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Losing the Bay of Bengal

The next government must recognise that it is not a backwater but a strategic hub

As India dithered, China has deepened trans-frontier economic integration with most member states of the BIMSTEC, especially Thailand, Myanmar, Bangladesh and Nepal. As India dithered, China has deepened trans-frontier economic integration with most member states of the BIMSTEC, especially Thailand, Myanmar, Bangladesh and Nepal.

The next government must recognise that it is not a backwater but a strategic hub.

Prime Minister Manmohan Singh’s visit to Nay Pyi-Taw this week to attend a regional summit brings his decade of leadership of Indian diplomacy to a virtual close. His first trip abroad after he became prime minister in 2004 was to Bangkok to attend the first summit of the very same organisation with the rather ungainly name, the Bay of Bengal Initiative for Multi-Sectoral Technical and Economic Cooperation (BIMSTEC). His last foreign tour to the BIMSTEC summit in Myanmar is a good moment to reflect on the gap between Singh’s ambitious regional vision and the difficulties he has had in implementing it.

When the BIMSTEC was set up in 1997, it seemed a huge opportunity for India to break out of the stagnant regionalism in the subcontinent. If the South Asian Association for Regional Cooperation (SAARC) was hobbled by Pakistan’s hostility towards India, the BIMSTEC was to provide an alternative route to regional integration between the eastern subcontinent and Southeast Asia. But the BIMSTEC today remains as ineffective as the SAARC. Delhi must own a lot of the blame.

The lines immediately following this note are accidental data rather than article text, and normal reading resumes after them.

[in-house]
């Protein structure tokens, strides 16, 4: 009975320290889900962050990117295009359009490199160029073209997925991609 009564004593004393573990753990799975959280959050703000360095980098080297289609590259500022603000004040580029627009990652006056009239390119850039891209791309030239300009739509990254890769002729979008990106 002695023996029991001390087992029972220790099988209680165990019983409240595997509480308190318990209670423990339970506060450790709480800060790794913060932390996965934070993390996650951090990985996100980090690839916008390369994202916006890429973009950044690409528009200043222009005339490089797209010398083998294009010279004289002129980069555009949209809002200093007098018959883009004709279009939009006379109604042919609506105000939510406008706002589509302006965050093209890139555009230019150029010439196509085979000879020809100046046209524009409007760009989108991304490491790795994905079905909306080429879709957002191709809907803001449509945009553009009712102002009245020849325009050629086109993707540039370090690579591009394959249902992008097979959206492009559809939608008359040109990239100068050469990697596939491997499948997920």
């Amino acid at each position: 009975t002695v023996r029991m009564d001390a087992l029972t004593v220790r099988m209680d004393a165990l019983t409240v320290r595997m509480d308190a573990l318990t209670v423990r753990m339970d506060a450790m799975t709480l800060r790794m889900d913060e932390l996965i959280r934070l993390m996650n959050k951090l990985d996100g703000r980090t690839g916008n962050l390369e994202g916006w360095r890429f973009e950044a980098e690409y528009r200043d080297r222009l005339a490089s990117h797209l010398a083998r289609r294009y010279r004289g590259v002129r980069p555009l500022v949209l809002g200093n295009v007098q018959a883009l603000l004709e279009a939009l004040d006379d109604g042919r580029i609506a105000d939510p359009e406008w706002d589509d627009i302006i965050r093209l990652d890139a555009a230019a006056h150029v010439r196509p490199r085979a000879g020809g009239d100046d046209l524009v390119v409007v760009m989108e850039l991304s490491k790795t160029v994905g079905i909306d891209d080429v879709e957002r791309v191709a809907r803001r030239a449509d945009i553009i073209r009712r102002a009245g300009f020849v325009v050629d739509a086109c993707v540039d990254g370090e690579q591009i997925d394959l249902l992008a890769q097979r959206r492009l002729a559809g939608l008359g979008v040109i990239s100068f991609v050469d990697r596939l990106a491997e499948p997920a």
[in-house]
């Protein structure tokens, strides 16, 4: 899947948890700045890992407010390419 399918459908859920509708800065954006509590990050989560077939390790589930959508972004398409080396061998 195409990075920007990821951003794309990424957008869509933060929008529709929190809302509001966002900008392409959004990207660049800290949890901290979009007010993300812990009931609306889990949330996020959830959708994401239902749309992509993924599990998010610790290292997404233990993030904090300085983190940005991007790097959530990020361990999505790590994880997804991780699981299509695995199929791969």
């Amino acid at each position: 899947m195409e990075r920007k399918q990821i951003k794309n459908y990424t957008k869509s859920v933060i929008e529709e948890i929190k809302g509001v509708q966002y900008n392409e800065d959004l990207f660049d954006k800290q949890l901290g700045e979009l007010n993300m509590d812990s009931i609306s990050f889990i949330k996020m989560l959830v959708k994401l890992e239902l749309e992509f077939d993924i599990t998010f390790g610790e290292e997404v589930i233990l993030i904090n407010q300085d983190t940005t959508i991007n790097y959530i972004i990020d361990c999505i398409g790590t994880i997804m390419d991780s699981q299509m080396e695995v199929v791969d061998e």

Consider, for example, the question of trans-border connectivity, which has become a buzz word in Indian diplomacy over the last few years. Singh has made connecting India’s Northeast to Southeast Asia through Myanmar a major strategic objective. India is also the coordinator for connectivity projects in the BIMSTEC. Delhi has sought to promote two different important trans-border transport projects. One would link the Indian mainland to the Northeast through Myanmar with a multi-modal transport corridor. By skirting the long Siliguri Corridor, the project would provide the Northeast much-needed access to the Bay of Bengal. The second was to develop an overland highway between India’s Northeast and Thailand through Myanmar. After more than a decade of talk, both projects remain unfinished.

Thailand has also been knocking at India’s door for another trilateral project, which would build a sea/ land corridor across the Bay of Bengal, from Chennai to Dawei on the southern tip of Myanmar and then on to Bangkok. The Asian Development Bank has been eager to support connectivity projects within the subcontinent and between South and Southeast Asia.

Japan would like to build networks linking peninsular India to Southeast Asia. China has been pressing India to join in the construction of overland connectivity between southwest China, Myanmar and Bangladesh — the so-called BCIM corridor. The United States has extended strong political support to developing horizontal connectivity between India and East Asia. Many international investors have shown interest in developing a trans-shipment hub in the Andaman and Nicobar Islands, which sit at the very heart of the Bay of Bengal and right on top of one of the world’s busiest sea lines of communication.